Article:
In the mid-to-late 1990’s, while living mostly in Moscow, I managed to travel through a good part of the former Soviet Bloc….while the Russians weren’t adjusting very well…to the new conditions, and the Ukrainians were adjusting slowly, and cautiously to not being Russian, everyone else simply went back to what they’d been doing for the past 500 years. Romanians seemed stuck in the middle ages (there were those horse-drawn buggies on the road), and everyone was drunk (the horses knew where they were going), and there was a kind of elemental menace and ruin and beauty to the place. Prague really was lovely…but the Czech Republic seemed hard-pressed to know what to do with its independence (except get more of it, by breaking with Slovakia.) Meanwhile Budapest, a few hours away, was already easily on its way (with the help of George Soros) to replacing Vienna as the intellectual capital of Europe…

 

Gessen is right that after the fall of communism people and nations got on with their lives, chacun à son goût, but not without scars.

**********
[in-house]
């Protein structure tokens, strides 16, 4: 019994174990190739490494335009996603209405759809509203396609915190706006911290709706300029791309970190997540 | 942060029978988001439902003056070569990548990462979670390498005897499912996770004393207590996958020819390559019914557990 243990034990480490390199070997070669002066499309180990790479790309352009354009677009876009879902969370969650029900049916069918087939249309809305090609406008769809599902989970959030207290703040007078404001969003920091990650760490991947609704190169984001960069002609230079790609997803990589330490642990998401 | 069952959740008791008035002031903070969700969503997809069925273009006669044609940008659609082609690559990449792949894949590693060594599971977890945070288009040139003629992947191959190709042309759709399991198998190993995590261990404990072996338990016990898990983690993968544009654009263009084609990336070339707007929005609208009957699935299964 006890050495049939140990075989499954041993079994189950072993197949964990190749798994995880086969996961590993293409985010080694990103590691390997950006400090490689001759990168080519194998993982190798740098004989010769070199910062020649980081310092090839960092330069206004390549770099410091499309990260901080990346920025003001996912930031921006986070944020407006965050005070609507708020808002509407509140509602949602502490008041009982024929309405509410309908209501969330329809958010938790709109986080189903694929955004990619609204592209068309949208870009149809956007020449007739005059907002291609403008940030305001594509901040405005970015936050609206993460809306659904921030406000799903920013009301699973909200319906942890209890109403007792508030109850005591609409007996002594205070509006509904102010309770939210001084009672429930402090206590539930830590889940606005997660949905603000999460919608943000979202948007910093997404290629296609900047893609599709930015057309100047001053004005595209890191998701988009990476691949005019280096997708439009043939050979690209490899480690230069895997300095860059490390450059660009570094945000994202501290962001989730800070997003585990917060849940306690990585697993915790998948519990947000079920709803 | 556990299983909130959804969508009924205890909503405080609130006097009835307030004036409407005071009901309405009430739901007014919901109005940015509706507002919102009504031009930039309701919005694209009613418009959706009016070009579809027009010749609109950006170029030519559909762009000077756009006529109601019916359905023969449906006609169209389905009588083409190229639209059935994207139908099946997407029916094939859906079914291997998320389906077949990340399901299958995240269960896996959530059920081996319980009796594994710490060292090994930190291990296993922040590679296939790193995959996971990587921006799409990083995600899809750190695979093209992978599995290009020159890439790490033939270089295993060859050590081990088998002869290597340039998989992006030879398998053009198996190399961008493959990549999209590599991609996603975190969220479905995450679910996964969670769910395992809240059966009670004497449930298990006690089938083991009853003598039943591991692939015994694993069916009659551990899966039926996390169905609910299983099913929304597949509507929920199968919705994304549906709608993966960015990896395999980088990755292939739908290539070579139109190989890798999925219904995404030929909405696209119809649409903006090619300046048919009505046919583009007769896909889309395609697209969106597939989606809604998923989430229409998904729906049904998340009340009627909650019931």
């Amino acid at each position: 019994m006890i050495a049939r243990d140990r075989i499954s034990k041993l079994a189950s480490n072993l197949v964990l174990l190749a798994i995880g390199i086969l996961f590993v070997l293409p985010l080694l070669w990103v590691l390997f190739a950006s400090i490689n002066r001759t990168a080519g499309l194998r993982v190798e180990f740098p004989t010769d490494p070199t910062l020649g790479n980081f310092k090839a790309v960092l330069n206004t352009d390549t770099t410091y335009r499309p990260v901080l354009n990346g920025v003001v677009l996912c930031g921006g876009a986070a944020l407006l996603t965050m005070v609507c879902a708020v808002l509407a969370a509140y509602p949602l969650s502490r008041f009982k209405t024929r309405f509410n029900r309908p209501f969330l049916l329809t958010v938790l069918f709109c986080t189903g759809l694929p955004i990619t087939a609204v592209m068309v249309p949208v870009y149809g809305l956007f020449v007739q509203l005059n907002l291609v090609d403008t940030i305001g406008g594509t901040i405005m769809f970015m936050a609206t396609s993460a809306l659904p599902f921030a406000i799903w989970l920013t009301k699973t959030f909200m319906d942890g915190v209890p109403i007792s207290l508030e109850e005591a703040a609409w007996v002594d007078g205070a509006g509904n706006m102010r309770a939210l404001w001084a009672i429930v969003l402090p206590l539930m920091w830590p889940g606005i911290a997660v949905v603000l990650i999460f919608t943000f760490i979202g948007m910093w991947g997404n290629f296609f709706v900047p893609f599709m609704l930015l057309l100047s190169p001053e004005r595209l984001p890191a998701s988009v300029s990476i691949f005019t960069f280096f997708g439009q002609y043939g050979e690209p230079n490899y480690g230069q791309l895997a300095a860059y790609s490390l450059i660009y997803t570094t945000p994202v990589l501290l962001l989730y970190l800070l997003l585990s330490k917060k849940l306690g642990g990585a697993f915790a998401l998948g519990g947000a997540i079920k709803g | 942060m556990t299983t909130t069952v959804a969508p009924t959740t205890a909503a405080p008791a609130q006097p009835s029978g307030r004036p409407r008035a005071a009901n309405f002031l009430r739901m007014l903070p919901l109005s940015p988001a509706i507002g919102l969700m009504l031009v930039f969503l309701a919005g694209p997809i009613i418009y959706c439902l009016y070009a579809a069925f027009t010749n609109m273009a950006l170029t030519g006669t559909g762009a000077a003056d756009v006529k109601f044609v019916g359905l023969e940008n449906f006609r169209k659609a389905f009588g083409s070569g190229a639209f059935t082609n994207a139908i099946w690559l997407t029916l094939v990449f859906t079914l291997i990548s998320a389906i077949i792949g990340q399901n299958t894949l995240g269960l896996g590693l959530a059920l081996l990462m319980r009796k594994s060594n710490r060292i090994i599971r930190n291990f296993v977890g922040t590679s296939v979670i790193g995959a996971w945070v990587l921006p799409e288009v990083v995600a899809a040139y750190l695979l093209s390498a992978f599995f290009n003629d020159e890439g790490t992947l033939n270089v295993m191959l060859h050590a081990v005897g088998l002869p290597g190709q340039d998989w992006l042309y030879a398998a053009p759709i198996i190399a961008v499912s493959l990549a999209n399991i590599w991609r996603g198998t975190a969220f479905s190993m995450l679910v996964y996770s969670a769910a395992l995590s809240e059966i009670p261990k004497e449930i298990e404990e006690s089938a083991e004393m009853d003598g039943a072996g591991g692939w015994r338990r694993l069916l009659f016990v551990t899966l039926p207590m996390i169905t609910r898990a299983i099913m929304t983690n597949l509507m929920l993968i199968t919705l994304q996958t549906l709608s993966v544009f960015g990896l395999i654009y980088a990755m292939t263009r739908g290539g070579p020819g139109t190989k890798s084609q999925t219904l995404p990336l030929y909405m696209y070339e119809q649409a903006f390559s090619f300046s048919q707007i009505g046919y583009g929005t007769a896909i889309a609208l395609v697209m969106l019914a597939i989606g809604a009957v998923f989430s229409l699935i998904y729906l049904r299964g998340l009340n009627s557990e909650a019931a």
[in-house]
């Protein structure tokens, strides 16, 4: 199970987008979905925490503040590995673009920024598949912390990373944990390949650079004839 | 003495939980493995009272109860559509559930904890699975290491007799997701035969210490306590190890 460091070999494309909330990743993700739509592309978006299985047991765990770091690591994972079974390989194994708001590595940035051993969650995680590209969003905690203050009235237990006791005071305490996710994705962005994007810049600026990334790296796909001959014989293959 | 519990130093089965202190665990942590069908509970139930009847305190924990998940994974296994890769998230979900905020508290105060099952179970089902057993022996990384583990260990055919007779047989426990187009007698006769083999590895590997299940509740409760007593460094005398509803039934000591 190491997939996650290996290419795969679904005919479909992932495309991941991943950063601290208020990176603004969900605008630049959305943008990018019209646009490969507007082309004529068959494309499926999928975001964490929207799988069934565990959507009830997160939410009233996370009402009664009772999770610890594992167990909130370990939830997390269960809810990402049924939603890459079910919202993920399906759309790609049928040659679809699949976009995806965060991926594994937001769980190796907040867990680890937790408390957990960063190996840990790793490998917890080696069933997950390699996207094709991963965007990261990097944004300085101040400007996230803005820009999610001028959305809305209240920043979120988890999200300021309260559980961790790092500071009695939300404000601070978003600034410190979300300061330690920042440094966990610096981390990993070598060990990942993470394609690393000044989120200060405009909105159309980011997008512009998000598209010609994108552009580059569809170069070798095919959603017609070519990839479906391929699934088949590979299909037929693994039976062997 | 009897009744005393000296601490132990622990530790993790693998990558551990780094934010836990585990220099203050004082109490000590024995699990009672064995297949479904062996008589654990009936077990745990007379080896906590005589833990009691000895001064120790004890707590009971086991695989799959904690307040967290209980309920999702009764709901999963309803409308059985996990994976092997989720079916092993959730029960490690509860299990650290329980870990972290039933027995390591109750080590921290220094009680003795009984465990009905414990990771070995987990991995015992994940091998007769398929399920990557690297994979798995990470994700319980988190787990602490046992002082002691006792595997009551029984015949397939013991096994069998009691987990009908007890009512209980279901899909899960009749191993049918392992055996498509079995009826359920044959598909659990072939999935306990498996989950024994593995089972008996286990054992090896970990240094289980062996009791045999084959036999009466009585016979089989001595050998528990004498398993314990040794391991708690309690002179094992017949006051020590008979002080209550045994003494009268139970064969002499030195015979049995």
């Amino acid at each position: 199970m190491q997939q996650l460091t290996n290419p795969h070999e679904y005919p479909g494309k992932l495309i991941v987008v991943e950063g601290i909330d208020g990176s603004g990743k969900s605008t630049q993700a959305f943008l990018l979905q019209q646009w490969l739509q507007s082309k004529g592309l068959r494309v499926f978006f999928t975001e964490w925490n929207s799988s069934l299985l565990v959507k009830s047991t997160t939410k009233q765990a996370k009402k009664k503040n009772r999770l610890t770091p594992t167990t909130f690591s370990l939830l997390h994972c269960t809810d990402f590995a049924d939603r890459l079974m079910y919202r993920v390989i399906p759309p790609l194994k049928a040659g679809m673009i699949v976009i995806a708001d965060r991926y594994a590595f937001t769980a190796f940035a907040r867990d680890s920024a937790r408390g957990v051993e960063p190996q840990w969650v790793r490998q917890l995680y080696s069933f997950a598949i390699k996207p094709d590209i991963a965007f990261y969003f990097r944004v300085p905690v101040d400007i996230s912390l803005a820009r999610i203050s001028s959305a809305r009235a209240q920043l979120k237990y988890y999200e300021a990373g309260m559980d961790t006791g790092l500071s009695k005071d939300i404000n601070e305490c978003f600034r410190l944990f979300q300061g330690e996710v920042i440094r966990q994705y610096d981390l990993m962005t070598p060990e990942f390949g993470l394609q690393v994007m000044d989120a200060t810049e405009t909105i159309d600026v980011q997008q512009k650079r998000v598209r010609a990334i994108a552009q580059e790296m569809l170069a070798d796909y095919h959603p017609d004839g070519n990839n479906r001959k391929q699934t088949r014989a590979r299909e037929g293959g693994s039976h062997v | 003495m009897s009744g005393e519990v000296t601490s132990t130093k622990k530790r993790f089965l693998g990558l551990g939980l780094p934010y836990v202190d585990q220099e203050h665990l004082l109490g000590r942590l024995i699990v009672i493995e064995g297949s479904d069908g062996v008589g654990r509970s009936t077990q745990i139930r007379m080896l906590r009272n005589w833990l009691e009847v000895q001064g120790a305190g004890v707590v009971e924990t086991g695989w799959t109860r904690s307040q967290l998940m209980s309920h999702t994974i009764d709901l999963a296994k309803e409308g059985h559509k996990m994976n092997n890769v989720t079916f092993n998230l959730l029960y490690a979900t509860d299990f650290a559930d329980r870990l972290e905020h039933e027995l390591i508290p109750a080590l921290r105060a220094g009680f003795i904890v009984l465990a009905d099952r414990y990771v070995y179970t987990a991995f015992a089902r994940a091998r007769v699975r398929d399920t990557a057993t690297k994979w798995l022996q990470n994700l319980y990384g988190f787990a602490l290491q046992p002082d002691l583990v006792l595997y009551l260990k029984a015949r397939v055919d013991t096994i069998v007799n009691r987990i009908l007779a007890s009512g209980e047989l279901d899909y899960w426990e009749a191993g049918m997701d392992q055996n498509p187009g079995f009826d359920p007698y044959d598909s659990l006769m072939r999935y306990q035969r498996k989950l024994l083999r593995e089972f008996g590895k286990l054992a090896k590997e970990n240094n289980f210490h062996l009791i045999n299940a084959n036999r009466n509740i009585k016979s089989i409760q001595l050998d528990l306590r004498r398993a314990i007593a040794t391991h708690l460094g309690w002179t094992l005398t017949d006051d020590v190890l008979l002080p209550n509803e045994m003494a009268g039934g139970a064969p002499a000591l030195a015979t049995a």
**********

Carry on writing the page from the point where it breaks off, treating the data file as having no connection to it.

Only, there’s more to it than that. For one thing, communism was not the only interruption. World War II happened first, and there was no Marshall Plan over here after that. Second, while communism was a universal evil and while East Europeans all suffered from living in police states, it should never be forgotten that in the aftermath of the Second World War, communism didn’t wear the same face all over the map. Tito’s Yugoslavia looked like Western Europe to visitors from other Soviet Bloc states. It never occurred to the Hungarians to tear down the center of Budapest, which still wears the (somewhat faded) glamour of the second city of the Austro-Hungarian Empire. Nicolae Ceausescu, on the other hand, demolished the historic centers of most Romanian cities. Typical result: Bucharest, a city once known as Little Paris, wound up looking like Little Calcutta. Visually, things are on the mend now. A New York eye, accustomed to constant transformation, would undoubtedly find huge zones of the tantalizingly old—if that eye had time to wander behind the big boulevards in the center of town.  More important, though, is that Romanian communism put on a Korean face in the late 1970’s. A policy of paying back 100 percent of the actually small national debt effectively bombed infrastructure back to the Stone Age, a savagery from which the country is yet recovering for a variety of social and political reasons too complex to address here. What should be noted now, though, is that when Romania’s “wall “ came down on December 22, 1989,  Romania did not just somehow pick up and return to its manifestly medieval destiny. If Romania had returned to its pre-World War II state, that would have been splendid. While the United States was slogging through the Great Depression, Romania partied through boom times. The price of international grain futures was set in Braila on the Danube, not in Chicago. Back then, Romania was “the bread basket of Europe,” in spite of its simple farming methods. The country, then relatively new as a geographic entity, benefited from a liberal constitution, and though largely agricultural, its developing industry operated on the (then) high tech end. Nor was the country seething with communist ferment. There were a few communist labor leaders, and the avant-guarde nursed communist ideals in a more-or-less theoretical way via connections with Andre Breton and Louis Aragon in Paris, a phenomenon documented (and ripe for translation) in Stelian Tănase’s Avangarda româneacai în arhivele Siguranţei [The Romanian Avant-guarde in the Archive of the Secret Police. Iaşi: Polirom, 2008]. The bottom line, if there is one, is that while pre-war Romania was neither a perfect place, nor one lacking in police spies, it was a country on the rise, capable of commanding international respect. Here, it should be remembered (1) that while its agriculture relied on primitive farming methods, those methods were widely spread over Eastern Europe, and (2) that although the United States, vastly admired here as the land of modern methods, was not the center of agro-business in the years before Romania became a country interrupted. Aide memoir: the dust bowl was something to contend with, in those days, William Faulkner wrote about a country that existed, and Alan Lomax collected sharecropper music from, pardon the expression, American peasants. The point here is that while WW II affected everything in the United States and Europe, it worked as an engine in the U.S. (and later in Western Europe), whereas it opened the way to paralysis and a kind of social gangrene in the countries doomed at Yalta.